My hesitation with Piper's idea is the inference he made from God's sovereignty. Does being sovereign necessarily mean that, (1) God is happy, and (2) God's ultimate aim is to maximize His own enjoyment of Himself, not to mention (3) God loves His own glory and Himself infinitely?

To Piper, Christian Hedonism/happiness/joy is only possible if God is happy. He wrote:
“Our God is in the heavens; he does all that he pleases” (Psalm 115:3). The implication of this text is that God has the right and power to do whatever makes Him happy. That is what it means to say that God is sovereign.

Think about it for a moment: If God is sovereign and can do anything He pleases, then none of His purposes can be frustrated....

Can you imagine what it would be like if the God who ruled the world were not happy? What if God were given to grumbling and pouting and depression, like some Jack-and-the-beanstalk giant in the sky? What if God were frustrated and despondent and gloomy and dismal and discontented and dejected? Could we join David and say , “O God, you are my God; earnestly I seek you; my soul thirsts for you; my flesh faints for you, as in a dry and weary land where there is no water” (Psalm 63:1)?

I don’t think so. We would all relate to God like little children who have a frustrated, gloomy, dismal, discontented father. They can’t enjoy him....

Therefore if God is not a happy God, Christian Hedonism has no foundation. For the aim of the Christian Hedonist is to be happy in God, to delight in God, to cherish and enjoy His fellowship and favor. But children cannot enjoy the fellowship of their Father if He is unhappy. Therefore the foundation of Christian Hedonism is the happiness of God. (p.32-33.)
Piper infers from Psalm 115:3 ("Our God is in the heavens; He does all that He pleases") that God is a hedonistic/happy God. Basically, this psalm and Psalm 104:31 (cited on p.41) are the only verses Piper has to support his inference. But the Bible is ambiguous on this. 

We have passages that say God is angry (Deuteronomy 1:34, 37, 4:21, 22, Numbers 22:22, 32:13-14, 1 Kings 8:46, 11:9, Judges 2:20, 2 Chronicles 6:36, 28:9, Psalm 60:1, 76:7, 89:38, 95:10, 106:40, Isaiah 47:6, 64:9, Zechariah 1:2, 7:2, Luke 14:21). 

Some passages say that God's anger led Him to destroy those who frustrated Him (Deuteronomy 9:7-8, 20, 31:17, Isaiah 34:2). Other passages say that God regretted/repented (Genesis 6:6 and 1 Samuel 15:11). And others say that God punishes the condemned for eternity (Isaiah 66:24, Daniel 12:2, Matthew 18:8, 25:41, 46, Mark 9:47-48, 2 Thessalonians 1:9, Jude 7, 13, Revelations 14:10-11, 20:10).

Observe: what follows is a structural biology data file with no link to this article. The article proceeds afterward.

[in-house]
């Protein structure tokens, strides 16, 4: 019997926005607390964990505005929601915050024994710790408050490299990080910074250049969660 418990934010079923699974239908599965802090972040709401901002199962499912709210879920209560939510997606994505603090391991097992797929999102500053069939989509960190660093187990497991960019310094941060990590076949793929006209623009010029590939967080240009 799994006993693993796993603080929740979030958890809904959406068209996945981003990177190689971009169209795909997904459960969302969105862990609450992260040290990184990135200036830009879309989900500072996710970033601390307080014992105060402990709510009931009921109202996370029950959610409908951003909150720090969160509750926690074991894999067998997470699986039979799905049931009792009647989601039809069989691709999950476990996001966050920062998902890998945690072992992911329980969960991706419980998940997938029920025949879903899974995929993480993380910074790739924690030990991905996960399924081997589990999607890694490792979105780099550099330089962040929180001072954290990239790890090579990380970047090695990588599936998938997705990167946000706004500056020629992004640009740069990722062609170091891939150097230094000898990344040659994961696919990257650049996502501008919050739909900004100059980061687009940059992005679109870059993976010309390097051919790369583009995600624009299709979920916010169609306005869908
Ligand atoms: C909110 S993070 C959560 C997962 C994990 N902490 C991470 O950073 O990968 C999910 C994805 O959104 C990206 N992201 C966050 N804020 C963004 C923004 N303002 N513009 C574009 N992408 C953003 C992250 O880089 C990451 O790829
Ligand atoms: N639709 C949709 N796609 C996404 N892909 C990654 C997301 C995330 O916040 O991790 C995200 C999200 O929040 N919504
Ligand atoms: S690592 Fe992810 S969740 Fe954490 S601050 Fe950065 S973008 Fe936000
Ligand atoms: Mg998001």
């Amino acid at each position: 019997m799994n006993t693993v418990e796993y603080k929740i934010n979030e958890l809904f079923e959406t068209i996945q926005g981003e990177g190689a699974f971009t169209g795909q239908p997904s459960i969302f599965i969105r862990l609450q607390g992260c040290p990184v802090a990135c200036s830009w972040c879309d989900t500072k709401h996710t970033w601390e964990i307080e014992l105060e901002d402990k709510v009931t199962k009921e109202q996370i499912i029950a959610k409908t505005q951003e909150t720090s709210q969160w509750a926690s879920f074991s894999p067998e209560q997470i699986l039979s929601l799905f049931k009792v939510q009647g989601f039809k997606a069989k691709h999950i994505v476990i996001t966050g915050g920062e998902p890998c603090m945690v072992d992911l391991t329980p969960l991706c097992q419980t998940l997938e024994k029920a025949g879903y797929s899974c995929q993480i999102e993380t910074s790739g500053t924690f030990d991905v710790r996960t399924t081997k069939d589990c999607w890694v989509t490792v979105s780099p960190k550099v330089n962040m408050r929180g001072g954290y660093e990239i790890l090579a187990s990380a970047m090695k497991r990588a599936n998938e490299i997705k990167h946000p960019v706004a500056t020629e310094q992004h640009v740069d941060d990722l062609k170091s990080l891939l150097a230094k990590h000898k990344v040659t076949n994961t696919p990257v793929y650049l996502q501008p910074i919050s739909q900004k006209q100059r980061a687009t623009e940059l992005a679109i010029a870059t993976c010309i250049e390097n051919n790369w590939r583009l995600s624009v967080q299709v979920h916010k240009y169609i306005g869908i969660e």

While there are only two verses that say God is happy, there are so many that say God is angry and frustrated. If Piper can infer from two verses that God is happy and build his entire Christian Hedonism on it, then how much more should he infer from the many verses that God is angry and frustrated and build a philosophy of Christian Rage? Given that there are many more passages on God's anger, shouldn't Christian Rage be a more defining philosophy of life than Christian Hedonism?

Of course, Piper knows that God is able to experience complex emotions that humans can't. As he explained the verses on God's regret/repentance:
God's heart is capable of complex combinations of emotions infinitely more remarkable that ours. He may well be capable of lamenting over something he chose to bring about.
Yet when it comes to his argument for a hedonistic God, Piper disregards God's complex experience of emotions that includes anger and frustration. To Piper, God is not only happy but aims to maximize His own enjoyment of Himself. Unless God is so, Christians cannot enjoy Him. As quoted from Piper above, 
What if God were frustrated and despondent and gloomy and dismal and discontented and dejected?.... I don’t think so. We would all relate to God like little children who have a frustrated, gloomy, dismal, discontented father. They can’t enjoy him. (p.32)
If Piper can recognize that God has the capability for complex combinations of emotions that is "infinitely more remarkable than ours", then he should think of God as not merely happy but, as attested by many scriptural verses, frustrated, gloomy, dismal, discontented, vengeful and destructive as well.